There is widespread resistance in the face of this underlying trend towards commercialisation of healthcare. There is therefore much at stake in strengthening coordination between these protest movements. Planning policies with a unified approach and also the tools to help to establish this network will be a key task in the coming years.
At the heart of the struggle for healthcare is the issue of democracy
While health is considered as a fundamental individual human right, it is far more than that. Health is an essential requirement both for us to flourish as individuals but also for us to participate actively in society.
Choices when it comes to health – the definition of needs and the best way to respond to them – thus give rise to democratic choices which must conflict with the choices of private companies (expensive, encouraging overconsumption, inegalitarian) and with social agenda that they present.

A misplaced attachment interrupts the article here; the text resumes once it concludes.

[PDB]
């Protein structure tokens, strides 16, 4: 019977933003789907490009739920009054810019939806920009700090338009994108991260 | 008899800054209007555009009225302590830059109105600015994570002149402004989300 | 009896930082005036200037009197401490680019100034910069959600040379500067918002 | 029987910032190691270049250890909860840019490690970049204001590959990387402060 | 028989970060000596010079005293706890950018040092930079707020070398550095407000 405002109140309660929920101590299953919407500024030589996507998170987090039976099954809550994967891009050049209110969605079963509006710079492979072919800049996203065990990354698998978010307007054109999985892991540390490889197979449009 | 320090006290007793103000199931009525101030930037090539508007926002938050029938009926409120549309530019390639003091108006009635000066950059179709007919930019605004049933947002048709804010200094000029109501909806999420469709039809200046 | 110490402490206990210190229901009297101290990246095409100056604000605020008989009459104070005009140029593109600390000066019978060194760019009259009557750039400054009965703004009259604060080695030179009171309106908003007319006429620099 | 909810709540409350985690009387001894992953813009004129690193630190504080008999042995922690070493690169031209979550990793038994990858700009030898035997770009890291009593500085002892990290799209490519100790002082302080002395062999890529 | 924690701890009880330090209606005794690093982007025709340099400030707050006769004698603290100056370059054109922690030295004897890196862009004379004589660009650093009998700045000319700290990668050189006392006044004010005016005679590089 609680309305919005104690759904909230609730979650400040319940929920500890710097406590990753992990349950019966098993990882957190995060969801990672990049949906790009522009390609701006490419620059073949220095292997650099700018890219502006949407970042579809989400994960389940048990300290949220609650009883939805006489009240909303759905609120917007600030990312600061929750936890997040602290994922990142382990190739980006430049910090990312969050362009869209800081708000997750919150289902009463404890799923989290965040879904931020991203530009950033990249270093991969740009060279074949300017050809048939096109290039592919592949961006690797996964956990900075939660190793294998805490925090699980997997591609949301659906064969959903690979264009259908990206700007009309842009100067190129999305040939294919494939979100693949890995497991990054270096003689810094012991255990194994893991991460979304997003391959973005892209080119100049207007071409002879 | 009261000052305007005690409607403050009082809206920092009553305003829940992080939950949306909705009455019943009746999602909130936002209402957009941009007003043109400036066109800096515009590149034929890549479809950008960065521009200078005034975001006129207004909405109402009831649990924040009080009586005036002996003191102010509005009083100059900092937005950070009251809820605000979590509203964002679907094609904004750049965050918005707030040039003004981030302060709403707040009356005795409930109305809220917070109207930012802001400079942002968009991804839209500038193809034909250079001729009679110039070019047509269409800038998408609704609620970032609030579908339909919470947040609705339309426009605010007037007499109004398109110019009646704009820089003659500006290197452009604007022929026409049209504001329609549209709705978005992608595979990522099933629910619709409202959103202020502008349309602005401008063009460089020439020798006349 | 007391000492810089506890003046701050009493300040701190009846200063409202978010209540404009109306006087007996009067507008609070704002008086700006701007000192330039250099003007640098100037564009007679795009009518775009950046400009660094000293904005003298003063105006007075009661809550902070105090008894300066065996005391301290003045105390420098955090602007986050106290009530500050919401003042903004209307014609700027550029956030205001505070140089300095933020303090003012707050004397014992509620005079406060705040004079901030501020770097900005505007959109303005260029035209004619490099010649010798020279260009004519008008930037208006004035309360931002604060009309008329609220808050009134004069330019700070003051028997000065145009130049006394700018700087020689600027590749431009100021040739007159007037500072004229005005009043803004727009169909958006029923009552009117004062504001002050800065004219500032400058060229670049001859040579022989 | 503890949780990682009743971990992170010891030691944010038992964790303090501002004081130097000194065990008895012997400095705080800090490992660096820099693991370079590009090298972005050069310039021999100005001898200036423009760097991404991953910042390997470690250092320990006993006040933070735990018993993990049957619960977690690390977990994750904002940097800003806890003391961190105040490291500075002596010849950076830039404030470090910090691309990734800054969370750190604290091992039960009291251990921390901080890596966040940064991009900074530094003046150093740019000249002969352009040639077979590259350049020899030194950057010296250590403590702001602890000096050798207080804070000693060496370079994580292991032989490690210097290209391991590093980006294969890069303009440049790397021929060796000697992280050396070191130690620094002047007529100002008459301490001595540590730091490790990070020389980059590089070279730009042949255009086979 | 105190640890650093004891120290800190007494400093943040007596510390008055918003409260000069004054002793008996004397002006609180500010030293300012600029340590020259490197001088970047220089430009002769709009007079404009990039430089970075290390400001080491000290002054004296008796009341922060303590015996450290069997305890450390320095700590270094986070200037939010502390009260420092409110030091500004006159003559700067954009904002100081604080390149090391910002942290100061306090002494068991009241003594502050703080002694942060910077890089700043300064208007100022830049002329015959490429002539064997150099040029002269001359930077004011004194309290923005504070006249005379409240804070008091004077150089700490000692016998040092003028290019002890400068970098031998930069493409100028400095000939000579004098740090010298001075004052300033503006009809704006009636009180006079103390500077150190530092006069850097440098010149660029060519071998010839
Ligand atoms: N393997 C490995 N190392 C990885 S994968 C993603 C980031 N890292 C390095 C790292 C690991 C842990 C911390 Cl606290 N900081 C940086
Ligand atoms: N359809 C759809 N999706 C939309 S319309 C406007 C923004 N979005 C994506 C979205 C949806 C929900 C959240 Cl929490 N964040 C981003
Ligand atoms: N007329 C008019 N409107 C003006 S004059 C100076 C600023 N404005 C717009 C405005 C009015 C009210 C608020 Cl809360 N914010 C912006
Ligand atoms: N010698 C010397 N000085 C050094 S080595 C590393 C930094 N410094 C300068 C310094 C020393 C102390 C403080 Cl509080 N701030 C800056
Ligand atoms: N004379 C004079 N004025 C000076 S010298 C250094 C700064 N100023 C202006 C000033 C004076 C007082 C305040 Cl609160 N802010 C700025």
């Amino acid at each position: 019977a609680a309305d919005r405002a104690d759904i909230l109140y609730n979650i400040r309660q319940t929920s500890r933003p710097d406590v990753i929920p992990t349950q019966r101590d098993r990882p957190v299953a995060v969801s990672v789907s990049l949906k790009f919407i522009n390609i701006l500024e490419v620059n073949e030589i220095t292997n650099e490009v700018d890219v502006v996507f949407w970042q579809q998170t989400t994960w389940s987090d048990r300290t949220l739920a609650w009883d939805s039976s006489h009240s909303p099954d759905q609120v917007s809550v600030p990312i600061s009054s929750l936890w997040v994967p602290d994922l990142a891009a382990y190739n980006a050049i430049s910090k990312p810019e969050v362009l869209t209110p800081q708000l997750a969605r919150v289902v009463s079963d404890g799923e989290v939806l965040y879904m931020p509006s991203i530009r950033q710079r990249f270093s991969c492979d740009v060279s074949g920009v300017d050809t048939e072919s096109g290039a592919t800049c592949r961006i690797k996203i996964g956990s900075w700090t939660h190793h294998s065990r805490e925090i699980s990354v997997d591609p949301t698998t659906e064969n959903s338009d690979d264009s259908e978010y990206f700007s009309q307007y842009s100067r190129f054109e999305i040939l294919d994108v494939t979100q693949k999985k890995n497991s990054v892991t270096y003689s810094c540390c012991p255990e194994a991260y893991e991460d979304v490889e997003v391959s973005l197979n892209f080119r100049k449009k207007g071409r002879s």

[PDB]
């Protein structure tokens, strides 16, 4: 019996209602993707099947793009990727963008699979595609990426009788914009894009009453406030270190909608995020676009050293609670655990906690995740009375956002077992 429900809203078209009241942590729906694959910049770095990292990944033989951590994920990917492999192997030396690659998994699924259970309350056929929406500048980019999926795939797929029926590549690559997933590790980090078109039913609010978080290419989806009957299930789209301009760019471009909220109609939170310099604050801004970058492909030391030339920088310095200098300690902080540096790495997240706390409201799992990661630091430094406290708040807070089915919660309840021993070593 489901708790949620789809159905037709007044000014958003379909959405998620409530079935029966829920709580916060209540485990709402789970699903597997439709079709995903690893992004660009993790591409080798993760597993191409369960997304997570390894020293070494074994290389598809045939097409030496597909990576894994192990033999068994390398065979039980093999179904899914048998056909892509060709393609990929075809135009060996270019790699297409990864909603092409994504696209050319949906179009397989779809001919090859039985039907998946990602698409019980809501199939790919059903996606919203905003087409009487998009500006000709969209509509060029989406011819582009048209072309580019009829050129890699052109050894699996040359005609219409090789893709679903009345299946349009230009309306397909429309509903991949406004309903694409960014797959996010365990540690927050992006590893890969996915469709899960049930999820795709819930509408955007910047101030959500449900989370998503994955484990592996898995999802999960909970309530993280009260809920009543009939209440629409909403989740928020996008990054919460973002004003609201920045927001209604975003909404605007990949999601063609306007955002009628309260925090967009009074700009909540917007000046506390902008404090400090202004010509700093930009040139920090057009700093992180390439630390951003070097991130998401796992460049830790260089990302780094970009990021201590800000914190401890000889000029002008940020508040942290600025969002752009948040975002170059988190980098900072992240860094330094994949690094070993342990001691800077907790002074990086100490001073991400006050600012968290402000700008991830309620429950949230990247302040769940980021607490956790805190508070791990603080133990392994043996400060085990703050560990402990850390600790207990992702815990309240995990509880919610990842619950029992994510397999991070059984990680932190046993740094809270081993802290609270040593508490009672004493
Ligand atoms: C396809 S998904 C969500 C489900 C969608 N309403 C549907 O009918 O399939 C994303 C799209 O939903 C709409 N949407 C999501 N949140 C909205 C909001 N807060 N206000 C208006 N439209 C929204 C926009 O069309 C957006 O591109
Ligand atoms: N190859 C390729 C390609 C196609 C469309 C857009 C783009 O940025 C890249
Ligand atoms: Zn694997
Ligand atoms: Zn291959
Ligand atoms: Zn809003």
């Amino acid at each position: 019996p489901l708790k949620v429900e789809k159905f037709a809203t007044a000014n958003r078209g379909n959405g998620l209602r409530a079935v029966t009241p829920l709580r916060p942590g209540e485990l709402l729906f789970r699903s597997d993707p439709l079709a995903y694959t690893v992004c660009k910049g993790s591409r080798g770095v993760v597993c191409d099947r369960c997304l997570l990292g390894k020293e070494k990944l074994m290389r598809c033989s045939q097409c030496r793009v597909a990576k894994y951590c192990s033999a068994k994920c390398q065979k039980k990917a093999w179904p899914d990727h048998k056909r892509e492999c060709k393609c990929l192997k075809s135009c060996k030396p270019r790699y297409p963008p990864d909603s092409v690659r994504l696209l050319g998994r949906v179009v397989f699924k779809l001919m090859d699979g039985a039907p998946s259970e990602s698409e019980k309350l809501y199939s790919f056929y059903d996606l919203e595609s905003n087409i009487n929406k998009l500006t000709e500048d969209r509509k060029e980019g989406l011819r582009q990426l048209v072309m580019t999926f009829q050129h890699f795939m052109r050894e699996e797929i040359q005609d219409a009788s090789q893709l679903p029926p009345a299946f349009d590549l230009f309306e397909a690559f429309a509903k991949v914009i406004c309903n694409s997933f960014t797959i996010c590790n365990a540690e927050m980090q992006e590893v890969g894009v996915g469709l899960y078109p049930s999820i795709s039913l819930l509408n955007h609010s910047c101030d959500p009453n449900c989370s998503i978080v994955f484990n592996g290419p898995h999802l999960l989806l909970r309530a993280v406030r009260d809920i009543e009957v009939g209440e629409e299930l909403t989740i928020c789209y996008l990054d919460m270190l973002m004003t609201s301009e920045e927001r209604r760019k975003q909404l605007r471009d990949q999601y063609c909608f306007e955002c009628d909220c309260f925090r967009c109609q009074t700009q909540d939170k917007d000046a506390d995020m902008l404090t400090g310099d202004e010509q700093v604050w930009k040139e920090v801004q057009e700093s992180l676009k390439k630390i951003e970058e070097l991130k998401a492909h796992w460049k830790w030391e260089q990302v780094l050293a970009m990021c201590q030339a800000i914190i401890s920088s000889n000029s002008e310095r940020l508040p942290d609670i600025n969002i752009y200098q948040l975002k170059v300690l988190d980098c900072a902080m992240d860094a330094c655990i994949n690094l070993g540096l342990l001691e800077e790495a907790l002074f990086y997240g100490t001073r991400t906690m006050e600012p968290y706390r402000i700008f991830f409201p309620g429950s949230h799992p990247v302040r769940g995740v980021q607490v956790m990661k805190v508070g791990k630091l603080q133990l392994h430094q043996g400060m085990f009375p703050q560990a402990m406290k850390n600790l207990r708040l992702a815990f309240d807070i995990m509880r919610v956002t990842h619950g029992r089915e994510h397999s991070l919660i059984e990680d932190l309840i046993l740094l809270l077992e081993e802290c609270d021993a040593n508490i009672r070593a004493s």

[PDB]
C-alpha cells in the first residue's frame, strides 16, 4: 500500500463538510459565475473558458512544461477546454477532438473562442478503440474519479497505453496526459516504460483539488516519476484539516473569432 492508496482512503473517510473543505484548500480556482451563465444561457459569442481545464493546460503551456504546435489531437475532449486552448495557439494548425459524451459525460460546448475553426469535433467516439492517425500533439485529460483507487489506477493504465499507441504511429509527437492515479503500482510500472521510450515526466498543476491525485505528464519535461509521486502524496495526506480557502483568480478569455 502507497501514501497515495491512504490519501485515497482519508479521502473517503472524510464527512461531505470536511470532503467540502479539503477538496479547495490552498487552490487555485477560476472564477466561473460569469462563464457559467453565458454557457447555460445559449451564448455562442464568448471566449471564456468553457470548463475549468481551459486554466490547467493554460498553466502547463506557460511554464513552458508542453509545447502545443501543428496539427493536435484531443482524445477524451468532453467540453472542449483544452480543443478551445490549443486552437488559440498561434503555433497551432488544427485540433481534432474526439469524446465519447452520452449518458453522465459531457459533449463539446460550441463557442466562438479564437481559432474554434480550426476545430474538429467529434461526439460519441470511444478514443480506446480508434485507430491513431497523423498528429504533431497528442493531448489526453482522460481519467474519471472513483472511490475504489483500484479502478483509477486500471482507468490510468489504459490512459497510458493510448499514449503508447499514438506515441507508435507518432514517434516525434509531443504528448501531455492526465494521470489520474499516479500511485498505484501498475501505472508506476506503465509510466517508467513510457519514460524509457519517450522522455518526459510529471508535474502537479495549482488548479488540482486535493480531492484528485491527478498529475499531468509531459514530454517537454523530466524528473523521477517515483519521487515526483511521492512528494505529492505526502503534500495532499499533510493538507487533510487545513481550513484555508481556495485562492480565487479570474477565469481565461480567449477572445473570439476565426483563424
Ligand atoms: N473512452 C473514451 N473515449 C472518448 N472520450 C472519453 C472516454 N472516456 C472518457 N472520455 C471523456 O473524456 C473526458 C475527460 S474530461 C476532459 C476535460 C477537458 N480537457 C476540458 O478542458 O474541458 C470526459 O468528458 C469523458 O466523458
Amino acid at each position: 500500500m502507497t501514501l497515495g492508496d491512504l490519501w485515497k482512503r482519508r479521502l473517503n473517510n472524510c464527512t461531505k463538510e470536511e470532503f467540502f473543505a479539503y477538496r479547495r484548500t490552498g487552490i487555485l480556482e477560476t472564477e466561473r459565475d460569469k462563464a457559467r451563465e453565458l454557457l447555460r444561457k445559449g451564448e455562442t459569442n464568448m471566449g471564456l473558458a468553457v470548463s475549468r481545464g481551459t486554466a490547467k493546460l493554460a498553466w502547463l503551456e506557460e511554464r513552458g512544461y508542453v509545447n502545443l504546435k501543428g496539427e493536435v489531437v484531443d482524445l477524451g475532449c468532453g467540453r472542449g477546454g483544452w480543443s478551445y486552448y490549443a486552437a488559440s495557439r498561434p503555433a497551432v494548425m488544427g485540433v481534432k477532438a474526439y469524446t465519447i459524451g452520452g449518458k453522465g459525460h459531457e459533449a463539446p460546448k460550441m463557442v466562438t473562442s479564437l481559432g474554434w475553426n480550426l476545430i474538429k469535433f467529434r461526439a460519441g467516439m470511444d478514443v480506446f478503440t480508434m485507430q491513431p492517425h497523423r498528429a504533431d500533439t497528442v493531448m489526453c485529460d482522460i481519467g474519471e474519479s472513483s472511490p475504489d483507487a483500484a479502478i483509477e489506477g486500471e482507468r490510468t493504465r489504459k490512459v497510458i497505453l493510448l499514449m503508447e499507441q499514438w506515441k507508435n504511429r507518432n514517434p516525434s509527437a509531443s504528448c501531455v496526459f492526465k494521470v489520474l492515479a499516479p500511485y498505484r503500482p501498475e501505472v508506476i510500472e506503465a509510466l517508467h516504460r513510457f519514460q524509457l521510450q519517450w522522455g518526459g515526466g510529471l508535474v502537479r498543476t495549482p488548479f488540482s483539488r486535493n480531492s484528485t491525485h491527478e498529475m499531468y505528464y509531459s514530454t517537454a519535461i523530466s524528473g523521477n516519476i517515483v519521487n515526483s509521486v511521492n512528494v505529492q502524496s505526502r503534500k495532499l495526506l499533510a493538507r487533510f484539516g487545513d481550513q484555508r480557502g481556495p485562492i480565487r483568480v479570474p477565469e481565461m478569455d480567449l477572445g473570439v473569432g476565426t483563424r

Involving large sections of society in defending public health based on solidarity would strengthen the impact of existing campaigns. What is more, campaigns for healthcare have the advantage of attracting the sympathy of wide swathes of society. This is an important element to count on.
In practical terms, this implies working, during specific campaigns, to create alliances and to expand the campaigns to sectors that are interested in defending access to healthcare overall. This strategy has proved effective in Spain with the rallies by Mareas Blancas forming an alliance between healthcare professionals, trade unionists, consumers and citizens in order to defend public healthcare for everyone. These alliances should be focus of particular attention.